When I first started Credit Karma in 2007, my co-founders and I received a lot of resistance from credit bureaus and investors and were faced with massive headwinds navigating the financial crisis in 2008. However, just two years after launch, we had given away our one millionth free credit score and secured our first round of VC funding.

This wasn't easy, there were countless times when I thought we wouldn't make it. For example, when we received a cease and desist letter from our only data source, TransUnion. Though despite early challenges, we were able to significantly expand our product to include nearly every facet of a consumer's financial life, including auto, mortgage, personal loans, tax filing and savings. 

More than a decade later, when we finally started to look at the possibility of an exit, it was critical for us to partner with a company that has a similar mission and the ability to accelerate our vision. For Credit Karma, that meant the possibility of delivering on our product roadmap in five years, instead of what could have taken more than 10. This is one of the main reasons why we decided to go with Intuit, and why Credit Karma agreed to be acquired by the financial software company for $7.1 billion.

Our steady path of growth and profitability, especially during the last few years, really paid off when we were thinking about our exit. It put the company in a strong position and gave us the option of choice. Many acquisitions and public events happen because companies run out of money, and that wasn't the case for us. Instead, this was a unique opportunity to accelerate our mission and propel our business forward by partnering with a company that has the same values of making money easier to understand for consumers.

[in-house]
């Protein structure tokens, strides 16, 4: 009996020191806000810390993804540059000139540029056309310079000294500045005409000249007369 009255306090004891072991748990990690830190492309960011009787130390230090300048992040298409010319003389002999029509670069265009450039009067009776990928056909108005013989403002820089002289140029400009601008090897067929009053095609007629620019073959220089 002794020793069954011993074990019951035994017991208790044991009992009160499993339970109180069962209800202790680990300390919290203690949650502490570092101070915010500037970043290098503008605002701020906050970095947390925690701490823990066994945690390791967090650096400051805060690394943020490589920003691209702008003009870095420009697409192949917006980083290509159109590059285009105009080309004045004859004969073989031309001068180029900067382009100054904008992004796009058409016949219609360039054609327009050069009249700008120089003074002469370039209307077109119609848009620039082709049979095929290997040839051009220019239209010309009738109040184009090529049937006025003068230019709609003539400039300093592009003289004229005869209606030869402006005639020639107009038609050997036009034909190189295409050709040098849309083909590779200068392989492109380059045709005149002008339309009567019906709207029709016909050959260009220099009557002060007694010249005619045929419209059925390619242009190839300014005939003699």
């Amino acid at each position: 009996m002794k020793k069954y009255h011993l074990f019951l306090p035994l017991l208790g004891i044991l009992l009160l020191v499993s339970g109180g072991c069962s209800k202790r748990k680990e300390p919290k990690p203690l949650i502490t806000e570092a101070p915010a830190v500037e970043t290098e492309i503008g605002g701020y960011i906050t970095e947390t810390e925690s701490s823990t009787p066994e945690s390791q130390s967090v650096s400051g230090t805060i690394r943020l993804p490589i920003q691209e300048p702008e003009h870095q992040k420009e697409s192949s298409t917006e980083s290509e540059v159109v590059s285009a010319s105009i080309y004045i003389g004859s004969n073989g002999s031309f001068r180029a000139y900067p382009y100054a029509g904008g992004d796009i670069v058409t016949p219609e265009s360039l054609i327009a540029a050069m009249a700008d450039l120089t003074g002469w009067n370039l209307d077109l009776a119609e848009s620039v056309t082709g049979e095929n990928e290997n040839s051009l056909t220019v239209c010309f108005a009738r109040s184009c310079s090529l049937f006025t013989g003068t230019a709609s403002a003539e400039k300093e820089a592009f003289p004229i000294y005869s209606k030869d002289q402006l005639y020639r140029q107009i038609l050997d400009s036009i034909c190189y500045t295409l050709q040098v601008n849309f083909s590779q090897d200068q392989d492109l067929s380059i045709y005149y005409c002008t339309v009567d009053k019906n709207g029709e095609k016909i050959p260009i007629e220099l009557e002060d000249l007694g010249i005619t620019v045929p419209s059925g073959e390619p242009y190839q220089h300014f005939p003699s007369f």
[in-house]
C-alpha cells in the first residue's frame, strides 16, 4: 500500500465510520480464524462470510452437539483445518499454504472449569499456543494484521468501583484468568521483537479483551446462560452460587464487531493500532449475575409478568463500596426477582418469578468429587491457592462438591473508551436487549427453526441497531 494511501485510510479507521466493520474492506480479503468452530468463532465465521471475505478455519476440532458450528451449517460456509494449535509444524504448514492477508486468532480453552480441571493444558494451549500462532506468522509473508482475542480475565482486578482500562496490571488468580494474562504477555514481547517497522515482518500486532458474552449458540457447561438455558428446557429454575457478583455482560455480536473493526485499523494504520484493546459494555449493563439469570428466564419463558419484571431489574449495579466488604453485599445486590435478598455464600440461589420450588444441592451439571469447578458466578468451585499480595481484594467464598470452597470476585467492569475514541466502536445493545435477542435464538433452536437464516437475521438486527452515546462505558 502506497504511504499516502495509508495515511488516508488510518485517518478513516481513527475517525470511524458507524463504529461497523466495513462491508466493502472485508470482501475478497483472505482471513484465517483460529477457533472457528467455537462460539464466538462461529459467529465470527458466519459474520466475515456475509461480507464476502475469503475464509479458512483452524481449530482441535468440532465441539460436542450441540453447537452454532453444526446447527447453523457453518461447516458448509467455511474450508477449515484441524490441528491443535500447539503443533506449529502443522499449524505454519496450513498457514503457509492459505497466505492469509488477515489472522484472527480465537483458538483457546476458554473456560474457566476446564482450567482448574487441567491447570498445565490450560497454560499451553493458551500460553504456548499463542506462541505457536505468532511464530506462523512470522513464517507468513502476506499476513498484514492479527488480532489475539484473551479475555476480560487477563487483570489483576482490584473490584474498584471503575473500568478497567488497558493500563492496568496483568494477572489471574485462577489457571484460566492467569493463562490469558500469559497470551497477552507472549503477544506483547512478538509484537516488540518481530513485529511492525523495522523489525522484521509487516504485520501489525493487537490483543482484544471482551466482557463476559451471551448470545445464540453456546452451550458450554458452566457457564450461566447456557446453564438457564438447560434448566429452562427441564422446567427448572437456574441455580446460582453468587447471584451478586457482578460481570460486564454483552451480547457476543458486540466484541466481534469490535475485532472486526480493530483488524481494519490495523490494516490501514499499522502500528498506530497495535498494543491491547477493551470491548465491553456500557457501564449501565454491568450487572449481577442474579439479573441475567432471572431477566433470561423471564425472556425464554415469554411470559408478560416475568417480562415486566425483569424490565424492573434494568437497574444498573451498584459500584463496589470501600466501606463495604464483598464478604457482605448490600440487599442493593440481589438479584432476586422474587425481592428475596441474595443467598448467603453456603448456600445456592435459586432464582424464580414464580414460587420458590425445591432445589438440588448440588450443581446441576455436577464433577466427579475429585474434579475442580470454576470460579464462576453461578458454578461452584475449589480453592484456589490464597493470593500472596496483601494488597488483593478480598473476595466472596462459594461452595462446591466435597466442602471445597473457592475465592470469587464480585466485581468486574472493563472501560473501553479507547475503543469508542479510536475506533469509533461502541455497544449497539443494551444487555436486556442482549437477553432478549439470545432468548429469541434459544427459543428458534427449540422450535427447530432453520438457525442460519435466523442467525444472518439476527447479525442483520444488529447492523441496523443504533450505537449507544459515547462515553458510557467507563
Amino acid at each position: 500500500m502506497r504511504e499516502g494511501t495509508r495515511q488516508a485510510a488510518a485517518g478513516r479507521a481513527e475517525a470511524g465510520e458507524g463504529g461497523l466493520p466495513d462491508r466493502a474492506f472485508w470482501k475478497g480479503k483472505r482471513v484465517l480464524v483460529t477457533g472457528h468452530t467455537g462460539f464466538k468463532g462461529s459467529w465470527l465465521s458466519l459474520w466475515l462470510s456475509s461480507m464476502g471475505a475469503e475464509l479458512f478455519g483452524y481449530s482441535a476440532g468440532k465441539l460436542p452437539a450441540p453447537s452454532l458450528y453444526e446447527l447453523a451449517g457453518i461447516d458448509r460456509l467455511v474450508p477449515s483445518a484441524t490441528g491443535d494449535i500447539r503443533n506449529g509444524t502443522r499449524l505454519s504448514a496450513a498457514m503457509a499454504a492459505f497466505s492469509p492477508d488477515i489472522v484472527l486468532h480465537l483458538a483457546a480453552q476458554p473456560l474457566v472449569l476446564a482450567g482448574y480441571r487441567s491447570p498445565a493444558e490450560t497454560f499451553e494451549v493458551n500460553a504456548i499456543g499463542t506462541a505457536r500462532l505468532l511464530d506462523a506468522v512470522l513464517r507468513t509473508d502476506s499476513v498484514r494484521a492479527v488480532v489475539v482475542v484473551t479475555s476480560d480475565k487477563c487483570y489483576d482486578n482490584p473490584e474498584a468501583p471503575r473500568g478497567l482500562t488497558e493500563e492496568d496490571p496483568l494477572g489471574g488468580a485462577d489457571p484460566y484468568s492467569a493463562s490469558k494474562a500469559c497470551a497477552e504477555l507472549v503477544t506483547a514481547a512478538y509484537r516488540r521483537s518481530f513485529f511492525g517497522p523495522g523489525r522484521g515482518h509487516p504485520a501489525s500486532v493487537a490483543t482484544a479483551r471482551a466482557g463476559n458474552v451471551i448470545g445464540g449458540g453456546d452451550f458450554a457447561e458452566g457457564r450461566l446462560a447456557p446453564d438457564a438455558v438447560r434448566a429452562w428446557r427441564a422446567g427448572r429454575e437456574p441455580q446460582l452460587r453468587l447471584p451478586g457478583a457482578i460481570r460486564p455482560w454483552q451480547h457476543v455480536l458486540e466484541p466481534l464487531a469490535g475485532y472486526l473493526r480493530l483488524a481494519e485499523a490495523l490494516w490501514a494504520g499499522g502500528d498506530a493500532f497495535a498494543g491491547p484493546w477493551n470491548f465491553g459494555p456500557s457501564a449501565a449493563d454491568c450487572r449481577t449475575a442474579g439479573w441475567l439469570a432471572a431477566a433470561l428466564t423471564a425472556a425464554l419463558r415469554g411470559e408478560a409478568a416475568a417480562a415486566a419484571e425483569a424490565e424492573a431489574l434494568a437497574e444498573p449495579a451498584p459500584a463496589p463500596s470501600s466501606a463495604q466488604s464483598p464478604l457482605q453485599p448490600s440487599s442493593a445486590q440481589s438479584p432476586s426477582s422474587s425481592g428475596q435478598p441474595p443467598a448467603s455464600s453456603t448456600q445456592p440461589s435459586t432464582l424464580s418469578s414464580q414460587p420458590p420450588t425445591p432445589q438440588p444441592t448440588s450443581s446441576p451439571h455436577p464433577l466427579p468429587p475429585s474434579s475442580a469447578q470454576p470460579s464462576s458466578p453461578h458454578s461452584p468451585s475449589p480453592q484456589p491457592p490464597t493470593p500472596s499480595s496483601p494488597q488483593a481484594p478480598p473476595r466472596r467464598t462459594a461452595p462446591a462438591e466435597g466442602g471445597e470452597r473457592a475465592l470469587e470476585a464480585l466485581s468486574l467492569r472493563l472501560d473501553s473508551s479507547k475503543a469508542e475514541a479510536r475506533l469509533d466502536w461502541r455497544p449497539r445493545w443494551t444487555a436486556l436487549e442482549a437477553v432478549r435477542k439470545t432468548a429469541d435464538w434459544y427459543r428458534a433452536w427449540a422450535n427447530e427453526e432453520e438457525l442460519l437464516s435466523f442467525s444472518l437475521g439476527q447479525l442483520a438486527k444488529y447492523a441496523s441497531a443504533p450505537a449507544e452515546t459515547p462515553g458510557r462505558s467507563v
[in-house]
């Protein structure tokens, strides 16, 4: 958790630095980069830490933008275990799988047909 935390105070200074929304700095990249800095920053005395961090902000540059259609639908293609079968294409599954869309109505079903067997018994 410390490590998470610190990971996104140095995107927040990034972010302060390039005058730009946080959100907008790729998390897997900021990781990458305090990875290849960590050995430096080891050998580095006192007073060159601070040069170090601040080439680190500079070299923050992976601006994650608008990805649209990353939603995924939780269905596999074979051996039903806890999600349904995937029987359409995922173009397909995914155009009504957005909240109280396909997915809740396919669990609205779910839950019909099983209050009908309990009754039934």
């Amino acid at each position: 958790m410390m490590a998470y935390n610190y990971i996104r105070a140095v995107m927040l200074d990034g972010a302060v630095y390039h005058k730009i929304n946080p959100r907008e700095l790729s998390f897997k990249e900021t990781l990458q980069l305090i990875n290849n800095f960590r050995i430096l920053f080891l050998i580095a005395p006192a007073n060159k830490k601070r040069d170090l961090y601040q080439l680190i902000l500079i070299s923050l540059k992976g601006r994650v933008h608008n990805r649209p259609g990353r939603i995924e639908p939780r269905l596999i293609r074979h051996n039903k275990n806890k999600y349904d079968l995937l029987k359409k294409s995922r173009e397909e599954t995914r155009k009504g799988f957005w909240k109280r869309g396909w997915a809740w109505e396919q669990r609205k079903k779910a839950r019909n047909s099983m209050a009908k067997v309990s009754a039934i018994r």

As I reflect on our journey, and the acquisition, a few pieces of advice come to mind for fellow entrepreneurs:

Choose purpose over profit from the beginning. 

Building and scaling an impactful business requires a drive beyond making money. Having the passion to deliver on your company's purpose will fuel you through the trying times.

Do the right thing by your members. 

Put the member first, revenue will follow. There were many times over the years when we were faced with the option to do the right thing by our members or increase our bottom line, we chose our members. As a business owner, your customers and their trust are paramount. To maintain this, you must be willing to sacrifice short term profit gains to protect your members. 

Don't listen to the naysayers. 

You're going to hear a lot of "nos" on the fundraising trail, but don't get discouraged. In the early days, we couldn't convince anyone on Sand Hill Road to invest in us, but we knew we had a good idea. So we had to get creative and resort to less traditional methods of fundraising outside of Silicon Valley. 

The IPO should not be the end goal. 

We've always viewed an IPO as a tool in our toolbox, not a final destination. Instead, we stayed focused on building a solid business and delivering on our mission on behalf of our members. 

Let your leaders lead. 

Hire great leaders and let them lead. As CEO, I've had to hand over the reins many times. This can be challenging at first, but it will ultimately free up your time to do your best work and empower your leaders to do theirs.

Don't stop building. 

Credit Karma started out as a destination for free credit scores, but we didn't stop there. To meet the evolving needs of our members, we continue to expand our products to include all aspects of a persons' finances. This doesn't stop with the acquisition, we believe this will enable us to keep building--at scale.